Alt-Britain: How SS-GB turned London Nazi
16 February 2017
It’s one of fiction’s great ‘what ifs’ – what if the Nazis had conquered Britain? A new five-part adaptation of Len Deighton’s novel SS-GB imagines just this. WILLIAM COOK talks to the show’s producer about creating a Britain decked in Swastikas and under Hitler's rule.
It’s 1941, the Luftwaffe have defeated the RAF in the Battle of Britain, and Hitler’s Wehrmacht have conquered Southern England. Winston Churchill has been executed, King George VI has been imprisoned in the Tower of London, and Swastika banners adorn the bombed out ruins of Buckingham Palace. Tyranny has triumphed. The Nazis have won.
That’s the fascinating premise of Len Deighton’s counterfactual novel, SS-GB, and now, some forty years since he wrote it, it’s been adapted for TV. As this lavish five part series begins transmission, I spoke to executive producer Sally Woodward Gentle about the challenges of bringing Deighton’s classic thriller to the small screen.
It feels like a very black-and-white, good-versus-evil battle, but what Len paints is something that is far more nuancedSally Woodward Gentle
Sally first came across SS-GB back in the mid-1990s, while working with Len Deighton on a Channel 4 documentary called Edward VIII – The Traitor King. Sally became friends with Deighton, and avidly devoured his novels.
“His espionage books are the best, because they’re about real people,” she says. She was especially enthralled by SS-GB, but the plot seemed too complex for a 90 minute movie, and she knew she couldn’t find the money to film it for television.
Yet for dramas like SS-GB, with worldwide appeal, production budgets are now a lot more generous, so, twenty years later, she’s finally been able to turn Deighton’s dark dystopian fantasy into five hours of TV.
“Superficially, it feels like a very black-and-white, good-versus-evil battle, but what Len paints is something that is far more nuanced and subtle,” says Sally.
Deighton’s central character, Detective Superintendent Douglas Archer (brilliantly played by rising star Sam Riley) is neither a goodie nor a baddie, but a jobbing police officer trying to maintain the rule of law in a Metropolitan Police force that’s becoming increasingly contaminated by its new subservience to the SS.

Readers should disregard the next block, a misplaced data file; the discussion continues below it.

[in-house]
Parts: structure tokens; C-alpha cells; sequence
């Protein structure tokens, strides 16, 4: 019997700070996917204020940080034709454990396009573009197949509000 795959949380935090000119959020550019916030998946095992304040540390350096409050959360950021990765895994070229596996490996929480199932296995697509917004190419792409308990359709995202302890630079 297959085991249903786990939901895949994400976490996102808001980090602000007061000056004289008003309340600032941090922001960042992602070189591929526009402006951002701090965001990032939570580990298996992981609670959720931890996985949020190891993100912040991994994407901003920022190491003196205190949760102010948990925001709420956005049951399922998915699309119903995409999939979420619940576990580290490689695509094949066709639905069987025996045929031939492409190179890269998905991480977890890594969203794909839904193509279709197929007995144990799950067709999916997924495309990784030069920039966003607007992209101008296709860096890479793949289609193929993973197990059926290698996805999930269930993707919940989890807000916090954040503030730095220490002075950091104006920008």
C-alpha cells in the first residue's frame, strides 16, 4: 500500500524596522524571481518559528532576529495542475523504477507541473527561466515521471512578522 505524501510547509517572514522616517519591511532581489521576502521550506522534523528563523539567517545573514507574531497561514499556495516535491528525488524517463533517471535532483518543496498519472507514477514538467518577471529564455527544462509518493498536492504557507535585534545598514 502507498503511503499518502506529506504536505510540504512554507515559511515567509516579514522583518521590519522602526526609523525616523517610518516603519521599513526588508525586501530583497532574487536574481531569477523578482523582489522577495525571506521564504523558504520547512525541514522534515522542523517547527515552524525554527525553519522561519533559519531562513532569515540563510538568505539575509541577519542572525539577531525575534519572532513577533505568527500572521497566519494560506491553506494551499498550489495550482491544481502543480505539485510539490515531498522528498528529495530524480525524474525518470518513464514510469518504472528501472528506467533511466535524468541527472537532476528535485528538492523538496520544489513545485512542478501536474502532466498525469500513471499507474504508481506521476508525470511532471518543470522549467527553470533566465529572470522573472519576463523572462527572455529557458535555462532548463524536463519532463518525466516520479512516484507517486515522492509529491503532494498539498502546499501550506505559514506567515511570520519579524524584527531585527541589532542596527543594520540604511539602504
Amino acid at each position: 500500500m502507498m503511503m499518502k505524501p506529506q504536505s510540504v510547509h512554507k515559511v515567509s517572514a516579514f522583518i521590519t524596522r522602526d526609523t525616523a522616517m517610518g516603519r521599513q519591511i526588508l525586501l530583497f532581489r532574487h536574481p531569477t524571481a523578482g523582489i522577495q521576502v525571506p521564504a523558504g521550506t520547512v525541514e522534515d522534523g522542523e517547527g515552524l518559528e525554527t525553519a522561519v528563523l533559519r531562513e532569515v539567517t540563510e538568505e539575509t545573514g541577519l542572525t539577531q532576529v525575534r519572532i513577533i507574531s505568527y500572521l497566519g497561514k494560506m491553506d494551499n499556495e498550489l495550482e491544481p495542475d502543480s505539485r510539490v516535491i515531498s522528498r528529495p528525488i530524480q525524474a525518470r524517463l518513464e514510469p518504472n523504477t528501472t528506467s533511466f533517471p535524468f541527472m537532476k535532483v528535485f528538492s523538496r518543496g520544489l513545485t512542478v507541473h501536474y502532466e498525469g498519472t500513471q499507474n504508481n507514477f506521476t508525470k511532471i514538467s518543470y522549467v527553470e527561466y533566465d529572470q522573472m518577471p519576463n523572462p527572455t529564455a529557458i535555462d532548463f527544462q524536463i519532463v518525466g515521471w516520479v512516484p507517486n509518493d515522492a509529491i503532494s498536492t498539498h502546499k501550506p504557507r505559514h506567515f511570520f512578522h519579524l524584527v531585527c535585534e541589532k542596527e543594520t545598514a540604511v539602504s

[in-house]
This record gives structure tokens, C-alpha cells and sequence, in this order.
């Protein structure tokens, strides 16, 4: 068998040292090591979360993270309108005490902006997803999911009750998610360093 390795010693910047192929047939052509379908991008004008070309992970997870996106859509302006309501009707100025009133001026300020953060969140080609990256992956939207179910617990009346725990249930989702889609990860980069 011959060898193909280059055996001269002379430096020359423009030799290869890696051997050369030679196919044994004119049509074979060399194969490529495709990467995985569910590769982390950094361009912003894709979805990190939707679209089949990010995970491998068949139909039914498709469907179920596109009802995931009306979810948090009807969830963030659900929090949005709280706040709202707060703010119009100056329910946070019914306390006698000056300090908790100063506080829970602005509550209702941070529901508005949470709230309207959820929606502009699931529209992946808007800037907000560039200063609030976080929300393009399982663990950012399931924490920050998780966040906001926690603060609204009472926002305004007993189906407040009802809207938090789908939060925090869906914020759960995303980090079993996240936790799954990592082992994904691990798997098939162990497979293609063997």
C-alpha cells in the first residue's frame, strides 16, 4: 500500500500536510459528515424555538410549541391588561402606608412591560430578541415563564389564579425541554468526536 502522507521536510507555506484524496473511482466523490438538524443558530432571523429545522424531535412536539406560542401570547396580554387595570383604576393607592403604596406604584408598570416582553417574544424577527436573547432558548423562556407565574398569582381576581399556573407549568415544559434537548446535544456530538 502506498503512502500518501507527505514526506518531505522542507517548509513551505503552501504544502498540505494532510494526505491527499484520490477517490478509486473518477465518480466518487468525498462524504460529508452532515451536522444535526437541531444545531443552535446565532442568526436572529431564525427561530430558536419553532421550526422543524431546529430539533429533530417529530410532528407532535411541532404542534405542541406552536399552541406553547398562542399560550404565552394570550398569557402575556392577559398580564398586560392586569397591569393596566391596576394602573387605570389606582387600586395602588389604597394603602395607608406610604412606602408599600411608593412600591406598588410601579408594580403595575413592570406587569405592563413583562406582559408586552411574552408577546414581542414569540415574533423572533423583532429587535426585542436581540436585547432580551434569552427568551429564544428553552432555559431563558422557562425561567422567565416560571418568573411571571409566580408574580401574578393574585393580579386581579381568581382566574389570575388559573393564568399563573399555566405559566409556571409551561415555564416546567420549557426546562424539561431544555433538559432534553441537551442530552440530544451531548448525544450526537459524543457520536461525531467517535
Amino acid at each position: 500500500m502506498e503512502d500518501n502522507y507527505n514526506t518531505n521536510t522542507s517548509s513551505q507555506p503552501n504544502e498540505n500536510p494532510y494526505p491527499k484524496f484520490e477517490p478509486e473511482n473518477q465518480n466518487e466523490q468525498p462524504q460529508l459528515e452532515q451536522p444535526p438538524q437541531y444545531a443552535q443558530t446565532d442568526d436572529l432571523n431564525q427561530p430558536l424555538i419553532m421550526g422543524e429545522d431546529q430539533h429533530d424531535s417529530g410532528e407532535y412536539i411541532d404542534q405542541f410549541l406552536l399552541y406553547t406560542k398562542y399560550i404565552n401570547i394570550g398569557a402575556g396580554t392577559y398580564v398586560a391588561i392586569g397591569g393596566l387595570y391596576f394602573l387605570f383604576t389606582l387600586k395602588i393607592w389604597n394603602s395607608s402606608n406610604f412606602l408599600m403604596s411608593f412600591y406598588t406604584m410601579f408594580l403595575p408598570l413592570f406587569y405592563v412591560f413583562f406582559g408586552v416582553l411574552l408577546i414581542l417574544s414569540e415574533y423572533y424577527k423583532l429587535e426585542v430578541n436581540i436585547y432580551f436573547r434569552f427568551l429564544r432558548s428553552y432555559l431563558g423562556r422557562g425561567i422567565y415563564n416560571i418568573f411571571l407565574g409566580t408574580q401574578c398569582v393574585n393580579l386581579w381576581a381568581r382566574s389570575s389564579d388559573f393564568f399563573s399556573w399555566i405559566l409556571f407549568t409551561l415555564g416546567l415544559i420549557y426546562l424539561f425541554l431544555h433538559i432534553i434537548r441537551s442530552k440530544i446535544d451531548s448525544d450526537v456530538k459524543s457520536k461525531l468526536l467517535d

It’s these moral ambiguities which makes this drama so compelling. “Not everybody would have resisted,” argues Sally. “There would be those who would have exploited the situation, and would have grown fat on it.”
The series was filmed in London, where Deighton’s novel is set, but the Big Smoke has changed a lot since the Second World War. “The London of 1940 doesn’t exist anymore.”
CGI (Computer Generated Imagery) was a huge help - not just for adding period detail, but for removing anachronistic elements, like satellite dishes and street furniture. The sensitivity of the subject matter was another headache - actors in Nazi uniform had to wear ponchos between takes.
No counterfactual scenario is more intriguing than to wonder what might have happened if Hitler had invaded Britain
There were logistical issues too, not least the awful London traffic. “Moving the crew around London was incredibly tough. It’s really expensive! It takes ages!”
Yet despite these practical problems, everything was shot on location, rather than in the studio, often in the actual streets that Deighton wrote about, which gives SS-GB a remarkably strong sense of place.
German invasion stories have always held a powerful appeal in Britain, from postwar films like It Happened Here right back to Edwardian novels such as Erskine Childers’ The Riddle of The Sands. So what’s the attraction?
“I think it’s because we’re an island,” says Sally. “We’re a tiny little island that’s punched above its weight for so long. When is our luck going to run out?”
Counterfactual history is a uniquely seductive genre, and no counterfactual scenario is more intriguing than to wonder what might have happened if Hitler had invaded Britain.
Would you have joined the Resistance? Or, like Detective Archer, would you have tried to Keep Calm And Carry On?
Like all good dramas, SS-GB raises more questions than answers. It’s these ethical dilemmas, as much as the twists and turns of Deighton’s plot, which promise to make it compulsive viewing for the next five Sunday nights.
SS-GB runs over five episodes from Sunday 19 February, BBC One, 21:00.
SS-GB: Collaborate or resist?
Len Deighton on screen
Michael Caine's Harry Palmer spy films of the mid-60s may be the best known versions of Deighton’s work, but many of the author’s other works have also been adapted for the screen.